Sri Lanka also faces milk shortages; this forces stores and other companies that require milk as a raw material to adapt to external sources for milk, leading to an increase in imports. Statistics show that Sri Lanka spends about 400 million dollars a year on importing milk powder. The government states that this has drained foreign exchange resources. This has created a necessity for the government to make policies that boost local milk production at the farmer level and industries associated with milk products. Before this, the government concentrated more on the consumers as a protective measure from exploitation by external companies associated with milk products.
Solution provided by Nestle through CSR
Nestle had to include this issue in their corporate social responsibility programs because it affects their productivity and returns as an organization; apart from that, they saw the need to boost the farmer at the result. Since their establishment in the region, they have worked hand in hand with farmers to provide them with a stable market for their milk. Apart from this, they have carried out incentives that increase milk production.
Nestle provides farmers with mobile clinics, insemination care, and other veterinary services that assure the well-being of their cows. This is important as most farmers are uneducated on animal diseases and do not know what steps to follow in preventive and curative measures. This increases their production efficiency and maintains high-quality milk free from infectious diseases.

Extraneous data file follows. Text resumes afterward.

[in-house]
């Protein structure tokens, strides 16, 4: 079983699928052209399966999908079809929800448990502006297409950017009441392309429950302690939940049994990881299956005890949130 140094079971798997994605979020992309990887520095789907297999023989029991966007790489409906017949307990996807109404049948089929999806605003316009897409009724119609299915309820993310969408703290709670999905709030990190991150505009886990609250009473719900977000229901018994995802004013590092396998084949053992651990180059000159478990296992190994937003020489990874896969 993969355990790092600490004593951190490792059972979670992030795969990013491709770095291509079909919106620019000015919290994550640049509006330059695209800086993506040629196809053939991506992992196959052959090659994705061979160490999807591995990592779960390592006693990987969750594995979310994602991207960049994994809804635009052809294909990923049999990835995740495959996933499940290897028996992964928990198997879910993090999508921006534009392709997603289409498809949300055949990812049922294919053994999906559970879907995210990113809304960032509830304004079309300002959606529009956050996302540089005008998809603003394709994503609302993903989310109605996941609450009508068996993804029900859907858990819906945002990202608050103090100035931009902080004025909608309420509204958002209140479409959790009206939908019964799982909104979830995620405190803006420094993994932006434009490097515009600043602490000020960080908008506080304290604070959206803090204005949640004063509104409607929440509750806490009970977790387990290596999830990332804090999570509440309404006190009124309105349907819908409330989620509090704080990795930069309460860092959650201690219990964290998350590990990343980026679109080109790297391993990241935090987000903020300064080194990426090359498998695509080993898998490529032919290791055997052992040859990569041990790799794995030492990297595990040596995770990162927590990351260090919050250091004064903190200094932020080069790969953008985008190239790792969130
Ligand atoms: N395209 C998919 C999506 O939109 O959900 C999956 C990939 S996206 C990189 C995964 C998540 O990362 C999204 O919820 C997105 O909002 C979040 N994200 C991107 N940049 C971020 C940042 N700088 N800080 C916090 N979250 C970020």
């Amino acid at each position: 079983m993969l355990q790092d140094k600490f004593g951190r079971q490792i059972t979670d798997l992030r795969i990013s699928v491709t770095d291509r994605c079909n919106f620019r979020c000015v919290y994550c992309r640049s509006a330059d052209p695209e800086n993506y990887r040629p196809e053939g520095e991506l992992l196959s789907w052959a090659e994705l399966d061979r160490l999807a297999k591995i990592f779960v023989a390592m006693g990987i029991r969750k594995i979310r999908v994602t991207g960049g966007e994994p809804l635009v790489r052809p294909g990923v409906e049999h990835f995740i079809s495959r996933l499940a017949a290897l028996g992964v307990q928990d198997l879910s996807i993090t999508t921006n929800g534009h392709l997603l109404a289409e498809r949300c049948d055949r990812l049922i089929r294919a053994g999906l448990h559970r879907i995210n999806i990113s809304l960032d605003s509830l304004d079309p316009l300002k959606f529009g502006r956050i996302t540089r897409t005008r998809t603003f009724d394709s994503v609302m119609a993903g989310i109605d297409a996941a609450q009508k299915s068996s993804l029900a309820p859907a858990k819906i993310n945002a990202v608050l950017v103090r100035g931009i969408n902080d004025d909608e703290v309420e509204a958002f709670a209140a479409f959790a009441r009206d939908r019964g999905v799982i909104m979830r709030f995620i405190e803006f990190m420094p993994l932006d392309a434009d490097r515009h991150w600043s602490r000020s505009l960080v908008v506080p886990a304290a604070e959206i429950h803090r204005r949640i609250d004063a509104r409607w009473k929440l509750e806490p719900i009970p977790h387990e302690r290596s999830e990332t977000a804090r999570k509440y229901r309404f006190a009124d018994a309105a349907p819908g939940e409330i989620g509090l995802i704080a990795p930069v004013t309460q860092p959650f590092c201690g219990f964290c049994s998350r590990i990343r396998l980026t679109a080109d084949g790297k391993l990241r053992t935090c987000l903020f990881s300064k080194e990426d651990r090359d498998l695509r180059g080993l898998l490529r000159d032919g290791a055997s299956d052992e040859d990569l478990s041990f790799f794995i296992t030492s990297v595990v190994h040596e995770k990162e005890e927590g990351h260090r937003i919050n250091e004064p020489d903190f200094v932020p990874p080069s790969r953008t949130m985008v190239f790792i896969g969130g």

Nestle has also provided remote collection centers for milk equipped with coolers that preserve the milk from the source to its destination at the factory; this reduces transportation costs to the farmers, increases hygiene in handling milk, and also encourages more farmers to engage in dairy farming due to reduced operational costs.
In the long run, Nestle has also reduced expenses undergone by the government in foreign exchange as through increase and consistency in milk supply; they can increase their production and cater for the significant demand in the country.
Read more about how Nestle Lanka CSR helps the island nation
- Mendis, S. S., & Edirisinghe, J. C. (2014). Milk Powder Imports and Government Policy: The Case of Sri Lanka. Journal of Agriculture Economics and Rural Development, 86-91.
- Perera, A. (2016, October 18). In parched Sri Lanka, biggest shortage is of water policy: experts.